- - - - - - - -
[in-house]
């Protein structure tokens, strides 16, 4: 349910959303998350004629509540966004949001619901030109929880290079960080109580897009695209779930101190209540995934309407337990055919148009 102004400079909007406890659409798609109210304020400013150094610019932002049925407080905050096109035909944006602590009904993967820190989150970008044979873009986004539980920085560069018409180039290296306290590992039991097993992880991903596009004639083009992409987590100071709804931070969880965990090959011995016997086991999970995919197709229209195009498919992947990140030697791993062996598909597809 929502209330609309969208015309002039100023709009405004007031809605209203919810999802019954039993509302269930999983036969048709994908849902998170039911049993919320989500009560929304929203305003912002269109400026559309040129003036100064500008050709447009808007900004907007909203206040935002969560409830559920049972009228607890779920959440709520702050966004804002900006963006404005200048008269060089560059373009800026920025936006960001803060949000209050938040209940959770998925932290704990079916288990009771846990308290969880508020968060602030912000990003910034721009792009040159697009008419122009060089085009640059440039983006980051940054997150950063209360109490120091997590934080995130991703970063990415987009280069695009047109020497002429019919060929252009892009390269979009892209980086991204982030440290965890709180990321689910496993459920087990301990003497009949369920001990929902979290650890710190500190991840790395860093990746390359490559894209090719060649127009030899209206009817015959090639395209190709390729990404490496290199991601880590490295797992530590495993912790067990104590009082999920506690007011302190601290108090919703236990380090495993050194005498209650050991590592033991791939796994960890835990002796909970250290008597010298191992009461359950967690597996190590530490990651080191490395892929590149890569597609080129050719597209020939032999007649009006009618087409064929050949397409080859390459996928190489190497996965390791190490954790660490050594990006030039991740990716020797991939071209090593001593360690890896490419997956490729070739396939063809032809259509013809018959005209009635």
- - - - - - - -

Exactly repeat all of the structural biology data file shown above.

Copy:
[in-house]
């Protein structure tokens, strides 16, 4: 349910959303998350004629509540966004949001619901030109929880290079960080109580897009695209779930101190209540995934309407337990055919148009 102004400079909007406890659409798609109210304020400013150094610019932002049925407080905050096109035909944006602590009904993967820190989150970008044979873009986004539980920085560069018409180039290296306290590992039991097993992880991903596009004639083009992409987590100071709804931070969880965990090959011995016997086991999970995919197709229209195009498919992947990140030697791993062996598909597809 929502209330609309969208015309002039100023709009405004007031809605209203919810999802019954039993509302269930999983036969048709994908849902998170039911049993919320989500009560929304929203305003912002269109400026559309040129003036100064500008050709447009808007900004907007909203206040935002969560409830559920049972009228607890779920959440709520702050966004804002900006963006404005200048008269060089560059373009800026920025936006960001803060949000209050938040209940959770998925932290704990079916288990009771846990308290969880508020968060602030912000990003910034721009792009040159697009008419122009060089085009640059440039983006980051940054997150950063209360109490120091997590934080995130991703970063990415987009280069695009047109020497002429019919060929252009892009390269979009892209980086991204982030440290965890709180990321689910496993459920087990301990003497009949369920001990929902979290650890710190500190991840790395860093990746390359490559894209090719060649127009030899209206009817015959090639395209190709390729990404490496290199991601880590490295797992530590495993912790067990104590009082999920506690007011302190601290108090919703236990380090495993050194005498209650050991590592033991791939796994960890835990002796909970250290008597010298191992009461359950967690597996190590530490990651080191490395892929590149890569597609080129050719597209020939032999007649009006009618087409064929050949397409080859390459996928190489190497996965390791190490954790660490050594990006030039991740990716020797991939071209090593001593360690890896490419997956490729070739396939063809032809259509013809018959005209009635």